Tahir ul-Qadri and the difficulty of reporting on fatwas

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Muhammed Tahir ul-Qadri at a youth camp in Coventry, central England, August 9, 2009/Kieran Doherty

It never was and may never be easy to report about fatwas for a world audience. This point was driven home once again today when a prominent Islamic scholar presented to the media his new 600-page fatwa against terrorism and suicide bombing. Muhammad Tahir ul-Qadri is a Pakistani-born Sufi scholar whose youth workshops fostering moderation and understanding in Britain had already caught our attention. His effort to knock down any and every argument in favour of violence is certainly welcome. But the back story to this event is so complicated that it’s hard to report on the fatwa without simply ignoring many important parts of this back story.

Part of the problem was the PR drumroll leading up to ul-Qadri’s news conference.  Minhaj-ul-Quran, his international network to spread his Sufi teachings, touted this fatwa in an email to journalists a week ago as a unique event “because at no time in history has such an extensively researched and evidenced work been presented by such a prominent Islamic authority.” Hype like this usually prompts journalists to throw an invitation straight into the trash can.

Malaysia getting bruised over caning women

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A Malaysian demonstrator in Kuala Lumpur during a protest in January against Christan use of the word Allah for God, 8 Jan 2010/Bazuki Muhammad)

Kartika Sari Dewi Shukarno, a 33-year-old mother of two, will have an audience with Malaysian royalty next week when she will ask to be caned.  Malaysia’s  royals (the country has nine sultans, one for each state on the peninsula) don’t usually grant audiences to commoners, even part-time models such as Kartika, to discuss corporal punishment. But the Malay royal families are officially in charge of religious affairs, and Kartika was convicted two years ago  in an Islamic court of drinking a beer.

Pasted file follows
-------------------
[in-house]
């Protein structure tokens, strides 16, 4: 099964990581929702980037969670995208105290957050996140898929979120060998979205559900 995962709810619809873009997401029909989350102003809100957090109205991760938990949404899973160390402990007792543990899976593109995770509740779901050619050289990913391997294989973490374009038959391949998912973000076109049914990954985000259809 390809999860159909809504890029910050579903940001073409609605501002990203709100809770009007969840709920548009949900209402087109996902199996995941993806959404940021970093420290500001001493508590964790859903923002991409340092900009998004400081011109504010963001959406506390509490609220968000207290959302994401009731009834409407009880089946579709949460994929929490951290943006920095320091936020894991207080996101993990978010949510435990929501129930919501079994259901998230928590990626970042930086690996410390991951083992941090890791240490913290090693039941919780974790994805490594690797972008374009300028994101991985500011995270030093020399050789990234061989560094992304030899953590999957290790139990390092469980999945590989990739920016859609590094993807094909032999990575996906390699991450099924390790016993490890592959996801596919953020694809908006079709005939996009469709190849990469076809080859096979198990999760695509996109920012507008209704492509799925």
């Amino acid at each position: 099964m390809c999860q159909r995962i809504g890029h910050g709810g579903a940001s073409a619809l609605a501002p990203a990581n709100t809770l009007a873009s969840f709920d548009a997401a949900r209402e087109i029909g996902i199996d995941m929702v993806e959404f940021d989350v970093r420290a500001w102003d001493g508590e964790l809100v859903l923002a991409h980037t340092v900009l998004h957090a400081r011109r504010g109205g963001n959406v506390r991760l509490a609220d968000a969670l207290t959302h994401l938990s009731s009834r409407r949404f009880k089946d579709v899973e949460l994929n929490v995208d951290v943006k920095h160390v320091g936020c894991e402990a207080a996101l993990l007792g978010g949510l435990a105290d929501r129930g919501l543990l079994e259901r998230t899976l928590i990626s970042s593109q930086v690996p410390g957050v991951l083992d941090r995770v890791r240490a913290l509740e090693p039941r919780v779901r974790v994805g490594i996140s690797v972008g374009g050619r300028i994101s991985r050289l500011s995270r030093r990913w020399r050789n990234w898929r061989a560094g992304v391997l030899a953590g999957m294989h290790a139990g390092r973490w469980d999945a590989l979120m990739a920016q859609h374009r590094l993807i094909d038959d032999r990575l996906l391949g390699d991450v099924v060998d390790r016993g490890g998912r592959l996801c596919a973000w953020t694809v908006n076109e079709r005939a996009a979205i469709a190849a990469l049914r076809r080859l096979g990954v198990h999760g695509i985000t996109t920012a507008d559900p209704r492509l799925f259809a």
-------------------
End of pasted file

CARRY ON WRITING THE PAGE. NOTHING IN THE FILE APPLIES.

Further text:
She’s already paid a 5,000 ringgit ($1,469) fine in a case that has sparked a raging debate over the powers of Islamic courts to issue such rulings, because federal law shields women from such punishments. She has said repeatedly that she just wants to be caned and be done with it. (And perhaps in the process take a bit of revenge given the storm of controversy over the case?)

from The Great Debate:

Islam, terror and political correctness

-- Bernd Debusmann is a Reuters columnist. The opinions expressed are his own. --

The Islamic terrorists of the Bush era are gone. They have been replaced by violent extremists in a purge of the American government's political lexicon. Smart move in the propaganda war between al Qaeda and the West? Or evidence of political correctness taken to extremes?

Those questions are worth revisiting after the publication in February of two key documents issued by the administration of President Barack Obama, the Pentagon's Quadrennial Defense Review (QDR) and the Quadrennial Homeland Security Review. Both deal with what used to be called the Global War on Terror. Neither uses the words "Muslim" or "Islam."

Malaysia canes women for having sex out of wedlock

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Kartika Sari Dewi Shukarno, due to be caned for drinking beer, 24 Aug 2009/Zainal Abd Halim